It was a lovely title that didn’t hold true.
For a time, World War I was considered “the war to end all wars.” The war came to its official end with the signing of the Treaty of Versailles in 1919. However, hostilities actually concluded via an armistice between the Allied forces and Germany that took effect on the 11th hour of the 11th day of the 11th month, 1918.
Nov. 11 was officially Armistice Day for decades, a time to honor those who’d fought in World War I. In the mid-1950s, “Armistice” was dropped in favor of “Veterans.” By then, World War II and the Korean conflict had rendered “the war to end all wars” a misnomer.
Federal legislation led to a shifting observance of Veterans Day for much of the 1970s. The official designation of Nov. 11 was restored commencing in 1978. By that time, so many surviving American military personnel were living with mental and physical scars from the Vietnam conflict.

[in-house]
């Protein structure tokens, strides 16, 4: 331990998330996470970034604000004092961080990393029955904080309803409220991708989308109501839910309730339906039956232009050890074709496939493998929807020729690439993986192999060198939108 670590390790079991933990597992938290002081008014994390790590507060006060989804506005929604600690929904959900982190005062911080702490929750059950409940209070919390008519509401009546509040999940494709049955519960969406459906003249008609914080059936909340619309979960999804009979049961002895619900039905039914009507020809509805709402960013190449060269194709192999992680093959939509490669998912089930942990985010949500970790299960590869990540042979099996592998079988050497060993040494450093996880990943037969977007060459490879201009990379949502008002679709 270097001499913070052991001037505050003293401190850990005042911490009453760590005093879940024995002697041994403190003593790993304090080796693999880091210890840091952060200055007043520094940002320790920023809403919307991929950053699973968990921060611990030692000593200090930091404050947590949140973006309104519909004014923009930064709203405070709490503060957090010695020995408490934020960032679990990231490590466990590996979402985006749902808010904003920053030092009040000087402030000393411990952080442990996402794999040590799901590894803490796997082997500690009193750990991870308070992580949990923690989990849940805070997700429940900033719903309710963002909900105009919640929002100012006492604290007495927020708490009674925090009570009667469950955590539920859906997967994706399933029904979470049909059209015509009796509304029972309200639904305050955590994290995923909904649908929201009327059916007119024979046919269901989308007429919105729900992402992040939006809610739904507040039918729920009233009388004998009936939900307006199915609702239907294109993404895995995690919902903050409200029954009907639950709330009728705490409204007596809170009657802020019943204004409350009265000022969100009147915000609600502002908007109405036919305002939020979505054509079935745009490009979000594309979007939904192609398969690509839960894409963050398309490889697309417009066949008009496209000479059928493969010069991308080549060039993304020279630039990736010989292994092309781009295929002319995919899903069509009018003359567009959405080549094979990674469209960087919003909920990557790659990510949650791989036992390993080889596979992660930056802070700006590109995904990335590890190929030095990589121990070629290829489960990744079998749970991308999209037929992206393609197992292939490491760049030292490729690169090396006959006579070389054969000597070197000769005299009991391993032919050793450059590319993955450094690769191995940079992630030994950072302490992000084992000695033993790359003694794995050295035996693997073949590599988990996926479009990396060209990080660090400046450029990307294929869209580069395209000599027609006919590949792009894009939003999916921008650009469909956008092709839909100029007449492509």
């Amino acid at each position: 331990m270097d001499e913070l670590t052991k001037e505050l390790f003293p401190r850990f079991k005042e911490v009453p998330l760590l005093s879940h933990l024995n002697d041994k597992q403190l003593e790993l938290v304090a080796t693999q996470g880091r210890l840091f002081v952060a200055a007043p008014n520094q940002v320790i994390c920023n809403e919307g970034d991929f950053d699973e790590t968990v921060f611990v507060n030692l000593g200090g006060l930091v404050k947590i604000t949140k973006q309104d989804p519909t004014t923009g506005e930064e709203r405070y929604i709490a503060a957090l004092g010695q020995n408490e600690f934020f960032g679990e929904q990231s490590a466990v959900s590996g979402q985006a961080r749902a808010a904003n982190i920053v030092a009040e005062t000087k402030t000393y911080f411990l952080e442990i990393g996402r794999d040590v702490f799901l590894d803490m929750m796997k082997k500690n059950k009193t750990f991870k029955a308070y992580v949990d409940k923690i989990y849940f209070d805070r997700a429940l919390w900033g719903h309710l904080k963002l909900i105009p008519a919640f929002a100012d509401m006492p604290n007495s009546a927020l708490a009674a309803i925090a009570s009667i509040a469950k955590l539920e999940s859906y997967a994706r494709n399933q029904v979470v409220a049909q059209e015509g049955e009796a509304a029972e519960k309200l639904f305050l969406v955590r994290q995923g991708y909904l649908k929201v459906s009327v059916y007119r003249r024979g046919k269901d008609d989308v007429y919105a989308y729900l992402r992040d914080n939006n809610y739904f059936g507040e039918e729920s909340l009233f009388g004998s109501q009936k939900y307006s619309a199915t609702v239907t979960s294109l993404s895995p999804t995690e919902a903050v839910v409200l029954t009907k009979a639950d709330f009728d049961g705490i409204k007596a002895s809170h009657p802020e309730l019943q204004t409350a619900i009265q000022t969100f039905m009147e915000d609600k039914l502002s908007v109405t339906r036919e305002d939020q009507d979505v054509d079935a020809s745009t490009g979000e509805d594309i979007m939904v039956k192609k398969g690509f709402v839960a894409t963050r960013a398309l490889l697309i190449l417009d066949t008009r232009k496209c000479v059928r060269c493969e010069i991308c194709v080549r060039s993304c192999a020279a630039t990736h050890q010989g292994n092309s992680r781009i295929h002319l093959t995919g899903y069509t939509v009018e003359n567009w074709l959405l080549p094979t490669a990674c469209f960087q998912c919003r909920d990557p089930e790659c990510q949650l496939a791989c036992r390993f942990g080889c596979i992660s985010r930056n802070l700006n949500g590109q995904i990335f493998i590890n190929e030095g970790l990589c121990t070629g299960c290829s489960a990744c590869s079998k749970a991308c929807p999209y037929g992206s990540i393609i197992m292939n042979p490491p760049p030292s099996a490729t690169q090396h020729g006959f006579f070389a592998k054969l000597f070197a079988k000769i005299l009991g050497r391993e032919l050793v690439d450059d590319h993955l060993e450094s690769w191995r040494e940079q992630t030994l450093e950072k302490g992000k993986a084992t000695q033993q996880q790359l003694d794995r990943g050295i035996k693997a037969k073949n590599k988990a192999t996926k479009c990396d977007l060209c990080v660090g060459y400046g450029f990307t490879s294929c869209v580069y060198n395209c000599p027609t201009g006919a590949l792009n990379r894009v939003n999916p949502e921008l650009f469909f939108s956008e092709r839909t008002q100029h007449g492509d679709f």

IN THE DECADES SINCE, our servicemen and women have served — and often suffered — through military entanglements in Iraq and Afghanistan. War is an enduring national theme.
“The war to end all wars” has become a joke with a bad punchline. And Veterans Day, this year falling on Monday, has never been more relevant.
Minus a draft, military service is an abstract concern for many of us. The burden of our national defense seems to fall squarely on someone else.
But veterans, few in number statistically, are part of our community fabric. Their service spans generations. Veterans could be our grandparents, parents, friends, neighbors, children and even grandchildren. Perhaps even you, reader.
Veterans have served in times of war and relative peace. In wartime, the conflicts they’ve been part of have run the gamut of public approval and disdain. No matter. By choice or conscription, veterans have been in harm’s way when many of the rest of us haven’t.